– Tony O. Lawson
1 min read

12 Black Travel Bloggers You Should Be Following

We’ve compiled a list of some Black Travel bloggers who are inspiring an educating us with their journeys around the world. Take a look, you just might get an idea for your next trip!

Black Travel Bloggers

The Sophisticated Life

HDYTI (Hey! Dip your toes in).

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???? ??? ??????? ???? ?????? ???????/??????????? ?????????: [Save this post for later!]⠀ ⠀ Our first piece of travel writing to be published in a print magazine came in 2016. The publisher of the onboard print mag for a luxury ferry company asked to republish our blog post and photos.⠀ ⠀ Once we saw the payment hit our account, we knew we'd made our first foray into travel journalism. However, it wasn't all easy going from there. ⠀ ⠀ Trust, our mistakes were plentiful, but we've learned so much along the journey.⠀ ⠀ So here's a few tips to help you navigate this space, and get your work published:⠀ ⠀ ??? ?: Have a consistent body of work that shows your writing style. Editors are likely to look at your pitch and then want to check out other things you've written.⠀ ⠀ ??? ?: Research the publication and understand their requirements surrounding word counts.⠀ ⠀ ??? ?: Engage with commissioning editors on social media. Developing some rapport could help in breaking the ground for your pitch. ⠀ ⠀ ??? ?: If you have to cold pitch, NEVER email generic publication email addresses. Find specific editor emails through social media, LinkedIn, industry events, etc. Use the Hunter extension for Google chrome.⠀ ⠀ ??? ?: Pitch to publications that you actually read or are familiar with. If they offer a print magazine, buy a few issues. Study their tone of voice and get an overall feel for style and audience.⠀ ⠀ ??? ?: If you don't hear back from editors, realise that they get dozens of pitches per day. Refine, and keep stepping. Come back later and pitch a different story.⠀ ⠀ ??? ?: If you're a keen photographer, make sure to communicate that you can provide professional images in your pitch. Through this, we've been able to sell our images alongside our written story.⠀ ⠀ ??? ?: Familiarise yourself with journalism terms like: byline, subbing, fact box/cut out, assignment, blurb, circulation, kill fee, pull-out quote, etc.⠀ ⠀ ??? ? & ??: We're waiting for our journalist friends to chime in! Share your top tips, and we'll add to this list. We may turn it into a resource blog post…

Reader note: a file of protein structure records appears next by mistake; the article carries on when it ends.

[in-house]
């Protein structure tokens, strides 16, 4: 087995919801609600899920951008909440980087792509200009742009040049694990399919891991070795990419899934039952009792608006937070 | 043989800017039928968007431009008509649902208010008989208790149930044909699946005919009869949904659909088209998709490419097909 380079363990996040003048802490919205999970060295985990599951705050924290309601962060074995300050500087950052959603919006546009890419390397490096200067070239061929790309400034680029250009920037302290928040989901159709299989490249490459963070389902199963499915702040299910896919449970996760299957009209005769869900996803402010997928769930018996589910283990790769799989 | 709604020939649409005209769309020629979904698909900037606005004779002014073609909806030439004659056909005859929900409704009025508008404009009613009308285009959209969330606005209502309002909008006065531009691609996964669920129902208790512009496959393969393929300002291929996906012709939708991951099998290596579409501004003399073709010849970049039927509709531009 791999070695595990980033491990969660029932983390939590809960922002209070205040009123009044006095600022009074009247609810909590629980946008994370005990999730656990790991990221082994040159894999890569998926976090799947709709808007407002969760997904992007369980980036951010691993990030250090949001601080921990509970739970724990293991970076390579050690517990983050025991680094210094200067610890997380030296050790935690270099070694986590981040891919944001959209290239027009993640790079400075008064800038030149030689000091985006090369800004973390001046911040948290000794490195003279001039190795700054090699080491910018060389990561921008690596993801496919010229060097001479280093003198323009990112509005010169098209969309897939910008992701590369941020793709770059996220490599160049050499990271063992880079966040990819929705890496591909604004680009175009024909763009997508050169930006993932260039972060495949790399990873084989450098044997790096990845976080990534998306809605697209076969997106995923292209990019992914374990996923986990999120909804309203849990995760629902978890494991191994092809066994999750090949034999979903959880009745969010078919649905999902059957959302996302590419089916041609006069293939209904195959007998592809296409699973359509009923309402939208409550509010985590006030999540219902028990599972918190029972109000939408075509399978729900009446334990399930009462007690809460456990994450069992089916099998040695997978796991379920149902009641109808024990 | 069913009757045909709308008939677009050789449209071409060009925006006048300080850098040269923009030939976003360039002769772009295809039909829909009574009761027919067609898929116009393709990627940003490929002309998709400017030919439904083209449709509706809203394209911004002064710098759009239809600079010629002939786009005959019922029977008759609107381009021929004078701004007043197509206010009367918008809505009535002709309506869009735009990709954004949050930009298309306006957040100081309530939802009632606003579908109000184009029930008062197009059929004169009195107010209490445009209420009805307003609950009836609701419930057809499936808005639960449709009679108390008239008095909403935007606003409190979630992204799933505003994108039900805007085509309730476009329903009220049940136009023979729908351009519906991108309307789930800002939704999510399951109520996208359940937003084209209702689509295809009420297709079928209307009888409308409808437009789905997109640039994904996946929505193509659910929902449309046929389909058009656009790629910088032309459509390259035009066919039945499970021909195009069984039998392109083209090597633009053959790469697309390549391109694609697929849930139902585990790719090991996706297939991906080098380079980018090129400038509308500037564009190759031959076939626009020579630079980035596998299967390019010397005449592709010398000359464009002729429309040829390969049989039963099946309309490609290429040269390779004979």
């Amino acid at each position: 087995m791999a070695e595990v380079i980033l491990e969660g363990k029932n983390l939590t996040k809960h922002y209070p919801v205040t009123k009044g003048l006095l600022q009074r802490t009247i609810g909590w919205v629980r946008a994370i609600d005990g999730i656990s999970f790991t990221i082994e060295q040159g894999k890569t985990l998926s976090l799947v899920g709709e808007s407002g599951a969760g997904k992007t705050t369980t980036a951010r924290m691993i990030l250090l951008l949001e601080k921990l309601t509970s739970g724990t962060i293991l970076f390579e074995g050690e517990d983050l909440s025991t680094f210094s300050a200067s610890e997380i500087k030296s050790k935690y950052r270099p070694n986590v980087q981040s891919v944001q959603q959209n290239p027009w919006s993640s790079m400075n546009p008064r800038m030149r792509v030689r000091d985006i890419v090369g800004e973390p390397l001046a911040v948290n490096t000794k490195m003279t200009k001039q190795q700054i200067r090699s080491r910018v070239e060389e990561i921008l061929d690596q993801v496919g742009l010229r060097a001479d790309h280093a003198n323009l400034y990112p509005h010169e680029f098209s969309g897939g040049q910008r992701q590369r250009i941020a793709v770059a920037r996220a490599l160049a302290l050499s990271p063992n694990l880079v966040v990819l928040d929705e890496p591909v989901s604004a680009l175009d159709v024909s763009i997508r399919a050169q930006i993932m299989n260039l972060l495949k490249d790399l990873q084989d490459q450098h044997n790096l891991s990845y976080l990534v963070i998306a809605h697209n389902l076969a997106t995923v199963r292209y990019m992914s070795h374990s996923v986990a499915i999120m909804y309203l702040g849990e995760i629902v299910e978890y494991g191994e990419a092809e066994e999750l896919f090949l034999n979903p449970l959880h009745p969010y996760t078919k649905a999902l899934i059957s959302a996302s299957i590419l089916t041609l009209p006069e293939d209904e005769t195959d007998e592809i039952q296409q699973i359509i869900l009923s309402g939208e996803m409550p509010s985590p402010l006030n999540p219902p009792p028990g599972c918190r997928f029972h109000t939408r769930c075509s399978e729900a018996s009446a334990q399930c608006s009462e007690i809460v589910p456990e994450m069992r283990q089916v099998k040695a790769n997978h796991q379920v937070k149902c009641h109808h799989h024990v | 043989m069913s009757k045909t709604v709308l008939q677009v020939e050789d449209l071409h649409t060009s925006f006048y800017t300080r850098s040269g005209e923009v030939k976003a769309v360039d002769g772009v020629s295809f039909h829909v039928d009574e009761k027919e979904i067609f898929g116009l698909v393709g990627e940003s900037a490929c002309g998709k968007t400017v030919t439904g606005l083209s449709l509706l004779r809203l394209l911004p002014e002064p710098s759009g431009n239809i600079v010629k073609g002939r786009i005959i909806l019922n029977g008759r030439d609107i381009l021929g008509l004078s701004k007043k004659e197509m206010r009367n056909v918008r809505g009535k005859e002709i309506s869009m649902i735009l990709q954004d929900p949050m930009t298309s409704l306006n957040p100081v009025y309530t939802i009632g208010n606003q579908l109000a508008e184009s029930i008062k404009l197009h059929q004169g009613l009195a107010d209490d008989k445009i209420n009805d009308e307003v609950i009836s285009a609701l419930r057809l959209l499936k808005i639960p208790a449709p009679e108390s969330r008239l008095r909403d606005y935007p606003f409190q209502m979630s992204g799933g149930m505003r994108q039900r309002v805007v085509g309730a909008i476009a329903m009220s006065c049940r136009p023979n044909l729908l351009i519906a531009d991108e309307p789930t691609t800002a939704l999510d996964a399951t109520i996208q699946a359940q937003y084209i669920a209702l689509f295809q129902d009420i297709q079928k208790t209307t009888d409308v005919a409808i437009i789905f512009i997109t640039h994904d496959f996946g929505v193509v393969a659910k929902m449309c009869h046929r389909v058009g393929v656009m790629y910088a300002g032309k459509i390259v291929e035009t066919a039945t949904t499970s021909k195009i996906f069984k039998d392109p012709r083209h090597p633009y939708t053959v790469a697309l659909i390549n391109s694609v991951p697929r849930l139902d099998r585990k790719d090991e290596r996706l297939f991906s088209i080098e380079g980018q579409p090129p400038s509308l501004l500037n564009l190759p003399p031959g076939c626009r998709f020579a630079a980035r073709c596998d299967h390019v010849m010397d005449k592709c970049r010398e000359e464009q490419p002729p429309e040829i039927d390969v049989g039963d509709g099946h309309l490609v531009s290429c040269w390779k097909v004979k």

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Brunch Belle

Spirited Pursuit


Robbi Enroute

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River Pool ?

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Where Life Meets Living


The Traveling Child


Mister Levius

Worldwide Nate


Chidi Ashley